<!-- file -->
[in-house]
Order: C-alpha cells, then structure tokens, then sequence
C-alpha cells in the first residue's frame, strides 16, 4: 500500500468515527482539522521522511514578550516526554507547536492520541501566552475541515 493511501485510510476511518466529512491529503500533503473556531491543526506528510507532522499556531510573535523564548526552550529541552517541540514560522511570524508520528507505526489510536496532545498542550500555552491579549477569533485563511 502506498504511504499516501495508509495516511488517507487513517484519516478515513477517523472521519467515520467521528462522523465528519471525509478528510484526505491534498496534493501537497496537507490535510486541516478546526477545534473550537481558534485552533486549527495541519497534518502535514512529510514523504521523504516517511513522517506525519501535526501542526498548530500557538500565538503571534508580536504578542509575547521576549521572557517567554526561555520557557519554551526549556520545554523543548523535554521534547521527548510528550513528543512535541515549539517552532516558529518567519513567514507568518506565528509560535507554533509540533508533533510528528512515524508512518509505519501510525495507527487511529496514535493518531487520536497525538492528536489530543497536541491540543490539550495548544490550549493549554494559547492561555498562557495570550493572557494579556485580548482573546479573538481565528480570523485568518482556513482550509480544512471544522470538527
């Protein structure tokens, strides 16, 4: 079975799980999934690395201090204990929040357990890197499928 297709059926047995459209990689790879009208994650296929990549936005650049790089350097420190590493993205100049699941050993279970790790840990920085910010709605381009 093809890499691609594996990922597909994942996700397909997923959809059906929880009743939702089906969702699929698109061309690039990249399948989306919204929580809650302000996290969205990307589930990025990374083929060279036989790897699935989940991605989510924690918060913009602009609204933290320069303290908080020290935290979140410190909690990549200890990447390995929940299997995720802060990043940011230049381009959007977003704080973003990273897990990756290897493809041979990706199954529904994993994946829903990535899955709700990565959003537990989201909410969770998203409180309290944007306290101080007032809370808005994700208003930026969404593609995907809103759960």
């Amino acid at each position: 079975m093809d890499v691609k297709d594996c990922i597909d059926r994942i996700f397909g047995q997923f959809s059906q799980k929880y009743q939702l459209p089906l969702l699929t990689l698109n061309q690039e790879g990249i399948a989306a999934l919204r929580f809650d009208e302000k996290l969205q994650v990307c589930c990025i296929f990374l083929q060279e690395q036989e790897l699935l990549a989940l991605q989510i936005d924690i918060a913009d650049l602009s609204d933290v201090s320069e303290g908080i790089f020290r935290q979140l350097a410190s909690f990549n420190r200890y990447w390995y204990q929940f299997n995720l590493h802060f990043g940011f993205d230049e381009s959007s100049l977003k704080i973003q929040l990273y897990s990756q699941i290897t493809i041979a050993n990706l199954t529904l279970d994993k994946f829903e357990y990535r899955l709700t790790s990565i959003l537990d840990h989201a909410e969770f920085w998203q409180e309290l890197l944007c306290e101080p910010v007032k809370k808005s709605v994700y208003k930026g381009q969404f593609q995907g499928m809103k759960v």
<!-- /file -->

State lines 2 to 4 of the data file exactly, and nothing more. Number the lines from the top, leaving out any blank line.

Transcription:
Order: C-alpha cells, then structure tokens, then sequence
C-alpha cells in the first residue's frame, strides 16, 4: 500500500468515527482539522521522511514578550516526554507547536492520541501566552475541515 493511501485510510476511518466529512491529503500533503473556531491543526506528510507532522499556531510573535523564548526552550529541552517541540514560522511570524508520528507505526489510536496532545498542550500555552491579549477569533485563511 502506498504511504499516501495508509495516511488517507487513517484519516478515513477517523472521519467515520467521528462522523465528519471525509478528510484526505491534498496534493501537497496537507490535510486541516478546526477545534473550537481558534485552533486549527495541519497534518502535514512529510514523504521523504516517511513522517506525519501535526501542526498548530500557538500565538503571534508580536504578542509575547521576549521572557517567554526561555520557557519554551526549556520545554523543548523535554521534547521527548510528550513528543512535541515549539517552532516558529518567519513567514507568518506565528509560535507554533509540533508533533510528528512515524508512518509505519501510525495507527487511529496514535493518531487520536497525538492528536489530543497536541491540543490539550495548544490550549493549554494559547492561555498562557495570550493572557494579556485580548482573546479573538481565528480570523485568518482556513482550509480544512471544522470538527
């Protein structure tokens, strides 16, 4: 079975799980999934690395201090204990929040357990890197499928 297709059926047995459209990689790879009208994650296929990549936005650049790089350097420190590493993205100049699941050993279970790790840990920085910010709605381009 093809890499691609594996990922597909994942996700397909997923959809059906929880009743939702089906969702699929698109061309690039990249399948989306919204929580809650302000996290969205990307589930990025990374083929060279036989790897699935989940991605989510924690918060913009602009609204933290320069303290908080020290935290979140410190909690990549200890990447390995929940299997995720802060990043940011230049381009959007977003704080973003990273897990990756290897493809041979990706199954529904994993994946829903990535899955709700990565959003537990989201909410969770998203409180309290944007306290101080007032809370808005994700208003930026969404593609995907809103759960």